Pruning is an essential practice for removing unwanted branches, maintaining your bonsai form or to encourage new growth. It also helps to decongest the look of the bonsai to make sure it is proportion and realistic. Removing selected branches will open up the tree structure and provide more space for the tree to grow into – this should be done annually and can sometimes be quite significant but will be for the better of your tree.
Pruning must be undertaken at the right time of year and wounds that are created must be neat and unobtrusive to not affect the bonsai trees aesthetic, so we have put together a useful set of guidelines to help with pruning your bonsai tree.
General branch pruning is best done in autumn, while maintenance pruning should be undertaken in late winter or early spring as the tree is active and begins healing immediately. Meanwhile regenerative pruning is best done in mid-summer when the tree is growing at its fastest possible rate.
Make sure to use the correct bonsai tools to minimize damage to your bonsai tree. A concave cutter is best to leave a small indentation behind resulting in a smaller scar.
Small twigs can be cut off close to the trunk with a pair of shears, however heavier branches will require using the concave cutter. For larger, very heavy branches a saw or heavy duty secateurs/shears must be first used to remove the majority of the branch and then cleaned up using the concave cutters to remove the remaining stub.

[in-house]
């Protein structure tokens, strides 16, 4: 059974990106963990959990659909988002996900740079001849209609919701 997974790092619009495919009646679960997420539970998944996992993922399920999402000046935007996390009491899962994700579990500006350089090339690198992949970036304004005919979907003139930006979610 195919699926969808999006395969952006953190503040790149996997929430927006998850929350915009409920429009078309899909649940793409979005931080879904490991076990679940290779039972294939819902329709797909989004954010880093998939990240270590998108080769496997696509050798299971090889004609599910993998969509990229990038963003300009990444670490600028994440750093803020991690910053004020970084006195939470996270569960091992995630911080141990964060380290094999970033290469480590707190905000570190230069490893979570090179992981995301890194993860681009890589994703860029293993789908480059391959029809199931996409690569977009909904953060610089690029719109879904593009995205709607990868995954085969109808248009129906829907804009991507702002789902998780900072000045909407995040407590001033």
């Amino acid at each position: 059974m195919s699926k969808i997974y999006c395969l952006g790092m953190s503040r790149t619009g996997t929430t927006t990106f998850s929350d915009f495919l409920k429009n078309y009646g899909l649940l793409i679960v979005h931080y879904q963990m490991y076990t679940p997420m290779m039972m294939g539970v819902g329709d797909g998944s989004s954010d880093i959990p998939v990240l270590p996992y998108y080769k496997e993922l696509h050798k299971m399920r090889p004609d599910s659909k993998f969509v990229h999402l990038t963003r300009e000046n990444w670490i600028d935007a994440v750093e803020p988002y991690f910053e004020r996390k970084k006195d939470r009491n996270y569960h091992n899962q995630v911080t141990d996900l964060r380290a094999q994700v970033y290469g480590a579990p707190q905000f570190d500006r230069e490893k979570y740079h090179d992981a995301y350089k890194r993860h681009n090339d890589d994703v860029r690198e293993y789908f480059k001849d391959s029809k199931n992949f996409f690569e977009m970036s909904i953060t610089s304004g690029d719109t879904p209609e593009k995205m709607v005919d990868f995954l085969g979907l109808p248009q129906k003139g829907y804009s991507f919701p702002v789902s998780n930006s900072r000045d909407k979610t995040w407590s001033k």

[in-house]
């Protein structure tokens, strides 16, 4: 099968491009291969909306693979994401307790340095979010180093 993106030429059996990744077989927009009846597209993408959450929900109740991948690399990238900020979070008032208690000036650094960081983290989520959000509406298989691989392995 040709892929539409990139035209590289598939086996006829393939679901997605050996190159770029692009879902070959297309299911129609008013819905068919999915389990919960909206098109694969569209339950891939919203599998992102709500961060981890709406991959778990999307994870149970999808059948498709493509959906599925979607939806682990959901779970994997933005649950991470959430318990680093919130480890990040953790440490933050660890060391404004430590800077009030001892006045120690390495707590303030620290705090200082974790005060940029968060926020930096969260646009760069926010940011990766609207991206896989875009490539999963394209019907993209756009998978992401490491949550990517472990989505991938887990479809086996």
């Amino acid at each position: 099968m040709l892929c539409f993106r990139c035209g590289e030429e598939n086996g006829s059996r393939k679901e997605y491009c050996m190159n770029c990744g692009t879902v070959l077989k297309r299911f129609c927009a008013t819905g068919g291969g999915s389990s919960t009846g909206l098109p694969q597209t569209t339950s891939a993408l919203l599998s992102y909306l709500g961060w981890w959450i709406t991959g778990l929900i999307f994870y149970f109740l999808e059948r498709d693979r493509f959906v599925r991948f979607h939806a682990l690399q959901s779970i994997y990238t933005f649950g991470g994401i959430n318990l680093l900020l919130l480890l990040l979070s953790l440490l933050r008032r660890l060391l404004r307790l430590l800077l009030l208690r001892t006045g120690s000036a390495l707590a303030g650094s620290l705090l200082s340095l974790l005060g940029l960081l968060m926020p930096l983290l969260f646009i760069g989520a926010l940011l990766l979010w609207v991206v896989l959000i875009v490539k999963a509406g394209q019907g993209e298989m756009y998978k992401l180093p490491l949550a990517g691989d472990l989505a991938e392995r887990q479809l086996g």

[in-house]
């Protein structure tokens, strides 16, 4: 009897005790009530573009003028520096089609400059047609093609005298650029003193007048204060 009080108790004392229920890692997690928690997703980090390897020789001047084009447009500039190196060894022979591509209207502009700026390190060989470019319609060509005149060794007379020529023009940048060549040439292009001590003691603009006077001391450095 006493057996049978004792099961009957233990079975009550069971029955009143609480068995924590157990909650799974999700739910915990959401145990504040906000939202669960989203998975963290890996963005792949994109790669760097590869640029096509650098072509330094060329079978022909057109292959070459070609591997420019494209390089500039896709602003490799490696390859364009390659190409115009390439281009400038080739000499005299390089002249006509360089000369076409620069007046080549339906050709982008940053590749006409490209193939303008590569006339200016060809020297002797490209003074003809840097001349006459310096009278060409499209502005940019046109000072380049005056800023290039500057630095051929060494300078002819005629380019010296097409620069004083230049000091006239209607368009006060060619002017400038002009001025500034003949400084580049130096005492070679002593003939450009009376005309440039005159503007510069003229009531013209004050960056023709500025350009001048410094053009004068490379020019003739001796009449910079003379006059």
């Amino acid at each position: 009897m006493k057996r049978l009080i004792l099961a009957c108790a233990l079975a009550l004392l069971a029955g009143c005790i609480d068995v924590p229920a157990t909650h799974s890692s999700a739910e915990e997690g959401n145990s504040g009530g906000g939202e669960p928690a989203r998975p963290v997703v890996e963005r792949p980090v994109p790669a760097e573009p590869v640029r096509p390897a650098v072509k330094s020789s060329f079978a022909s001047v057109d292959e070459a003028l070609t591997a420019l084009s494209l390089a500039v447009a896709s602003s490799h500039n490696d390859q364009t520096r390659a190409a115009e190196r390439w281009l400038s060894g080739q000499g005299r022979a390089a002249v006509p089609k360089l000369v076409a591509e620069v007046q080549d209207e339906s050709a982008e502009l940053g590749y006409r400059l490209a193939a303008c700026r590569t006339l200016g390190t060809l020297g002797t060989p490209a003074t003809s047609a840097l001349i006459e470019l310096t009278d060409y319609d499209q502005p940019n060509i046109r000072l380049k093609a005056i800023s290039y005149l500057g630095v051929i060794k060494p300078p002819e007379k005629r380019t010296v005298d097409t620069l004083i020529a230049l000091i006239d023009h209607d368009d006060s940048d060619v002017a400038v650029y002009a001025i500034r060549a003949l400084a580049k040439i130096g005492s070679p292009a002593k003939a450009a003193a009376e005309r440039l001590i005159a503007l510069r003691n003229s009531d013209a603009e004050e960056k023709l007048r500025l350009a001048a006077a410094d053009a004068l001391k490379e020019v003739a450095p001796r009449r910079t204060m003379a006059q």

Then pruning cuts must be sealed immediately using a paste. A putty-like substance to keep the newly cut edge moist to prevent contraction of the surrounding tissue which can produce a nasty looking scar. Preferably using Japanese cut paste is best but as an alternative children’s synthetic modeling clay mixed with a little olive oil to prevent it from hardening. Other alternatives are PVA wood glue or even bathroom mastic. The paste can then be removed once the edges of the wound have begun rolling in.
Generating New Growth
In certain situations you may want a branch to fork into multiple branches to regenerate growth in a certain area. To achieve this, cut the branch where you want it to branch out and cut straight through using a fine saw or angled cutter. Then apply Japanese cut paste to seal the wound, if you cannot use the proper compound then do not use any other alternative and leave the wound as is but protected from the sun.
New buds will then grow from the cut end and once each small branch has three or four leaves decide which new growth you want to keep and cut back any unwanted branches.
One of the most important ongoing bonsai tree care methods is maintenance pruning to keep the balance between roots and foliage while maintaining the desired aesthetic. The annual growth of the tree must be kept under control, so you have to reduce the number of outer twigs to allow enough space for the following years growth and not just nipping the tips of the new shoots. Every two to four years (depending on your bonsai trees species and size) a vigorous cut back will be required to remove quite old sections of branches to rebuild their structure.
This type of pruning is best done when your bonsai is during a resting period. For conifers this means in late autumn except for Junipers who prefer early summer. Broadleaf’s respond best to maintenance pruning in late winter.